MS. STERN: It does not work for commercial and industrial projects. We have a large number of rooftop systems, but we also have ground-mounted projects and parking canopies. These are very large, capital-intensive investments that really are not intended to be transported and moved. There is currently no secondary market for these projects. As of today, they are intended to have 30-year lives.

MR. MARTIN: People lease cars that cost as much as a solar system from General Electric Capital Corporation or the local bank, but it is for a short time period. Why should solar be different?

MS. STERN: The difference is that you can buy a previously leased car on a secondary market from a dealership and have a great warranty and be perfectly happy with that car. Someone else can drive it after your four years are up. You cannot move a parking canopy efficiently. You can recover the solar panels, but they are becoming an increasingly smaller part of the capital cost of the project.

MR. COOK: With the cost of PV modules declining, a greater and greater percentage of the cost of a solar asset becomes the labor associated with installation or de-installation. The real difference between the auto market and the solar market is solar does not have wheels. You cannot move it so easily to another place when the value of the equipment is really the ability to produce electricity at a particular location and when the labor content is so high.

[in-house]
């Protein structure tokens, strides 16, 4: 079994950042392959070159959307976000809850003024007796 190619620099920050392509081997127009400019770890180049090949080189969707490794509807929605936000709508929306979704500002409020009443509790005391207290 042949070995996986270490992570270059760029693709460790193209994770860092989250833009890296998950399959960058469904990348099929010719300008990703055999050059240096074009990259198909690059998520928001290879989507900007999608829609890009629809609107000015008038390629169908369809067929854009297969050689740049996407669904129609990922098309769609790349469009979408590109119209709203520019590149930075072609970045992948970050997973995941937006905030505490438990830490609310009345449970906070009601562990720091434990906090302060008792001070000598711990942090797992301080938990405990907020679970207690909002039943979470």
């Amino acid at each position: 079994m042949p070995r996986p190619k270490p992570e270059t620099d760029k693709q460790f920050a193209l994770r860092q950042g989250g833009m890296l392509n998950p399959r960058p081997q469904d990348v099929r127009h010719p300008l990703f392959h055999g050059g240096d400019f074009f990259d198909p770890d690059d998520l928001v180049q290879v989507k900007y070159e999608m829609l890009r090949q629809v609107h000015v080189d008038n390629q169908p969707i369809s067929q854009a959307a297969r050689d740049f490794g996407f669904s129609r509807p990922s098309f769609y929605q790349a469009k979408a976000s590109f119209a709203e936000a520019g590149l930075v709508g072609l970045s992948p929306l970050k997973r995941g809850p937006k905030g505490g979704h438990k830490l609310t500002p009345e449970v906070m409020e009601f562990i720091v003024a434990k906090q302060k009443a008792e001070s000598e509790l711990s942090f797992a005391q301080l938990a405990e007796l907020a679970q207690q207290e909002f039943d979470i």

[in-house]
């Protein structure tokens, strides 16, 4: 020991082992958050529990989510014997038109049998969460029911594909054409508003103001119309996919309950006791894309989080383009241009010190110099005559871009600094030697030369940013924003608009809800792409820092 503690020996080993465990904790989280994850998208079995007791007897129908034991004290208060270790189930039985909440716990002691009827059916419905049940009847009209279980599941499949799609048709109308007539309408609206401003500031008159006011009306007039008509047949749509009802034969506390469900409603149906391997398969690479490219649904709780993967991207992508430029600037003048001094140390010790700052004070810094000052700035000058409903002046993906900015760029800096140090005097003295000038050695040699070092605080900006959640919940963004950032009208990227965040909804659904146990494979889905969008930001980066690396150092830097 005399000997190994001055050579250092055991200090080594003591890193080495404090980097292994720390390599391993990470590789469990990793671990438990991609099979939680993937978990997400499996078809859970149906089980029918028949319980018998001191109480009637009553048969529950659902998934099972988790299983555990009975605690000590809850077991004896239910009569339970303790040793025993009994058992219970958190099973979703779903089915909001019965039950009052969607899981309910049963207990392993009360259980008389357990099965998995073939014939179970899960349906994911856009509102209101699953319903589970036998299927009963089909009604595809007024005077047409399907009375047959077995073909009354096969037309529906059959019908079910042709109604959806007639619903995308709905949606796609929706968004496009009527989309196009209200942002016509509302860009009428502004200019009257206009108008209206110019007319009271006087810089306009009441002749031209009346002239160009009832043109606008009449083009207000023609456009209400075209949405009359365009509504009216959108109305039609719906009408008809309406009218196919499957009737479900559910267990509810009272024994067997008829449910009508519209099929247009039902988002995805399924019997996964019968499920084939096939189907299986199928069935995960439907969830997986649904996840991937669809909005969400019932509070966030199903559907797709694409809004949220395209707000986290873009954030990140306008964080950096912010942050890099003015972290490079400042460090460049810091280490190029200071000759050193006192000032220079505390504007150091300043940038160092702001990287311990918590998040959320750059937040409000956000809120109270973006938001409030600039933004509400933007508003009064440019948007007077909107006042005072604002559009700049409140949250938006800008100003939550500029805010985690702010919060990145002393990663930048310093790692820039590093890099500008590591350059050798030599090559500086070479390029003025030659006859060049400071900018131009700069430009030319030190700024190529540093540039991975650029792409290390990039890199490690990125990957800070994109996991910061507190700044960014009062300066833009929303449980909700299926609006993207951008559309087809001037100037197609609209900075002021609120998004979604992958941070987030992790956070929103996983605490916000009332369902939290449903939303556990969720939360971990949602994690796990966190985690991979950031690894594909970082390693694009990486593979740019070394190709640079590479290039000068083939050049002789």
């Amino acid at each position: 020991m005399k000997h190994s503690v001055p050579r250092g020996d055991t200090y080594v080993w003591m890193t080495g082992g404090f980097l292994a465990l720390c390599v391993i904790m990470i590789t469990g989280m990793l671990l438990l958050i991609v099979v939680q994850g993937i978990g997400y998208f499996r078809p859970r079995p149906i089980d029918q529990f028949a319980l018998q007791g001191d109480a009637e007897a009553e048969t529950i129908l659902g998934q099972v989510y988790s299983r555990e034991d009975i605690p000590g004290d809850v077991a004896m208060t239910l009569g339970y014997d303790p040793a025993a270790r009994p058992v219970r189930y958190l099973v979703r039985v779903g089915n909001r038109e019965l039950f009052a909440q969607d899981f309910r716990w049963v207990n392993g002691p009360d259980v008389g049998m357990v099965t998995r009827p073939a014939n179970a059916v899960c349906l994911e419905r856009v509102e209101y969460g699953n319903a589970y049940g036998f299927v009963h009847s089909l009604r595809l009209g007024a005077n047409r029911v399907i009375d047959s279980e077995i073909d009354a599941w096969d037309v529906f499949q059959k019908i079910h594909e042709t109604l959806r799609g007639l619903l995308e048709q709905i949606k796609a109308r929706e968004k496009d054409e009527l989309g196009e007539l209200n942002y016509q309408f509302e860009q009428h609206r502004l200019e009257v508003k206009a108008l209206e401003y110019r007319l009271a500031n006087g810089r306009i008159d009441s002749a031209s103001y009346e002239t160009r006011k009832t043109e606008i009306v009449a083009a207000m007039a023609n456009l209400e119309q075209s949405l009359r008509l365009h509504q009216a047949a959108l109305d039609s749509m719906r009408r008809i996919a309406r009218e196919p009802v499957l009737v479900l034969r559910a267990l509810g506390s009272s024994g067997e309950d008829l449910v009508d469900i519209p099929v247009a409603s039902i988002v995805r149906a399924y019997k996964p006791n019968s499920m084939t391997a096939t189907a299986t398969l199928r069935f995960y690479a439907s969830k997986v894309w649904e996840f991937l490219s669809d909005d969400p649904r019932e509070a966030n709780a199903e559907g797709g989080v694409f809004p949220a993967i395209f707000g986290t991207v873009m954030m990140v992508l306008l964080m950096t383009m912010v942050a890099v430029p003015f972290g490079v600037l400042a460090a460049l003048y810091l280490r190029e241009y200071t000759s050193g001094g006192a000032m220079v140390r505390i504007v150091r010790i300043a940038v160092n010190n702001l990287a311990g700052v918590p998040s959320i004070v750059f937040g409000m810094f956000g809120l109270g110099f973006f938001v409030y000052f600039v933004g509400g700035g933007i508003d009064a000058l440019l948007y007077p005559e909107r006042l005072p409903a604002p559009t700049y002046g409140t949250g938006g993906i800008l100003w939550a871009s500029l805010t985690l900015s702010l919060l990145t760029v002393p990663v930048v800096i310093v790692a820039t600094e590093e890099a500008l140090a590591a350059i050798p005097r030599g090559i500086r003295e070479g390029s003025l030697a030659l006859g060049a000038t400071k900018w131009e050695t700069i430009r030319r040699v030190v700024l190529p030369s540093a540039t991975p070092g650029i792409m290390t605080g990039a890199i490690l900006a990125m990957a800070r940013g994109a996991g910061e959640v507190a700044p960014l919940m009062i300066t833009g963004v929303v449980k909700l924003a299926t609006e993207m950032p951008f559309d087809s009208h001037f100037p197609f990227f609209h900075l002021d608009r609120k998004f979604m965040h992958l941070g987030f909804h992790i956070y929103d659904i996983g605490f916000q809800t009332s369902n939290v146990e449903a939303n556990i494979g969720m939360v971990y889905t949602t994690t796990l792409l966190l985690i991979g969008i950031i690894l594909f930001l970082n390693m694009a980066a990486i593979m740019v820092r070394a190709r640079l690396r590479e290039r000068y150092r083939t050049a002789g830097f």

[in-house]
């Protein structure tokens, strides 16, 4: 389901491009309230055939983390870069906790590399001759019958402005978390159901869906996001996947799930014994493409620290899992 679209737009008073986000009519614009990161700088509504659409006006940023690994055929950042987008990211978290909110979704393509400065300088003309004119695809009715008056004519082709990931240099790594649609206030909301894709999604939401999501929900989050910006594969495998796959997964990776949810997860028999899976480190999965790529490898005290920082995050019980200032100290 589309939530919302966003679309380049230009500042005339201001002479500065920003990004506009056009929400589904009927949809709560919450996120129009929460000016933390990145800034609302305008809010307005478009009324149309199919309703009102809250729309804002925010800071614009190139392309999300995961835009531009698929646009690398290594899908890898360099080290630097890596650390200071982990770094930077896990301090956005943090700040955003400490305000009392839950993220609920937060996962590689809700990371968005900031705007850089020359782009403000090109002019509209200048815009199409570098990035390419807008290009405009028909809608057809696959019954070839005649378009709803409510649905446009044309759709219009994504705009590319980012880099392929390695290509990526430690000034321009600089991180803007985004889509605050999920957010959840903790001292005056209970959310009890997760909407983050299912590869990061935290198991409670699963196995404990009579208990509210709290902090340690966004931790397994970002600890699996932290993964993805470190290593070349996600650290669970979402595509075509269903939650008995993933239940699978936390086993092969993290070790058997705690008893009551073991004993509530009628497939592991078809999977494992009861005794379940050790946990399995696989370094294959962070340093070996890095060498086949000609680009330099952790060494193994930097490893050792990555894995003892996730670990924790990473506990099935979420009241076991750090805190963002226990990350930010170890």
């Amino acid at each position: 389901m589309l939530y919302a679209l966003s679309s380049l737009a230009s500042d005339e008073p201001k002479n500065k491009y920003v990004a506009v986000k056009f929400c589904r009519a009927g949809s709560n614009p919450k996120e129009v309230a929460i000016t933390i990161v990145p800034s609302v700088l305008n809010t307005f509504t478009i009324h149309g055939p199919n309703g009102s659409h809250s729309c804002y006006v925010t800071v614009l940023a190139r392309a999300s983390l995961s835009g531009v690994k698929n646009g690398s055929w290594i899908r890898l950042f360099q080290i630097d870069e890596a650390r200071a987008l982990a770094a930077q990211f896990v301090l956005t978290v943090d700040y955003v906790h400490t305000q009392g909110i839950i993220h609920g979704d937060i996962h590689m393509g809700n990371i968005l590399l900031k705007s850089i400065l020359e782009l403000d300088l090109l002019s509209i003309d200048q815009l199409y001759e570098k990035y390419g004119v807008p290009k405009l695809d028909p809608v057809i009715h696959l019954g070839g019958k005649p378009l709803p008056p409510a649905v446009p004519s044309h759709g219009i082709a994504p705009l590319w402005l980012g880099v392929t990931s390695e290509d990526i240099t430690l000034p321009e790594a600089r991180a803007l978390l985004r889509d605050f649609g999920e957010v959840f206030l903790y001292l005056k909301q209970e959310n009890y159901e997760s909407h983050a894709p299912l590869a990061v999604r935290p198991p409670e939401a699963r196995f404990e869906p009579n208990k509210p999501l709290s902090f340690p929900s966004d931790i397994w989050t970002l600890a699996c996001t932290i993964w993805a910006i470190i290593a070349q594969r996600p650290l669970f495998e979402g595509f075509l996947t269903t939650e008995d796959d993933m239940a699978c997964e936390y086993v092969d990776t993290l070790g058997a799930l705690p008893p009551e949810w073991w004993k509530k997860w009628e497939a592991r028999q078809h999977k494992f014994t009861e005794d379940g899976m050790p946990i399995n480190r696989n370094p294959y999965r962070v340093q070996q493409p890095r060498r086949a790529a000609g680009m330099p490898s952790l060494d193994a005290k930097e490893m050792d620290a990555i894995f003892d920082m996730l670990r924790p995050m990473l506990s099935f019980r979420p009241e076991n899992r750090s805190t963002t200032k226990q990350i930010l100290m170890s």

MR. HANELT: I think that some of the community solar initiatives that people have been trying to get underway in California and other states are an attempt to provide a transferable service where you can do that. You basically are buying solar electricity from a centralized location under a shorter-term contract.

MR. ROSKES: The key is to have agreements that contemplate any potential outcome. There is really no outcome where the customer will not need electricity, but the customer may move, pass away or sell the house. The key is to provide answers to all of those potential outcomes. A customer who is unwilling to commit to 20 years of service may prefer to purchase the system. It may make financial sense to do so. Our mix is much more weighted toward leases than purchases today because a lease is such a great financial option, but it is not the only option. Transferring a leased system to a new homeowner has to be easy. You have to build the transfer agreement into the original contract. Moving a system is probably the least beneficial outcome for all; however, it is an option that we offer. If you spell out all the potential options in the customer agreement, then the fear of entering into a 20-year agreement is diminished.

Basic Economics

MR. MARTIN: Some have suggested that the cost to acquire the customer is about 50% of the cost of an installed solar system. The equipment is about 25%, and the cost of capital is about 25%. Do those numbers sound right?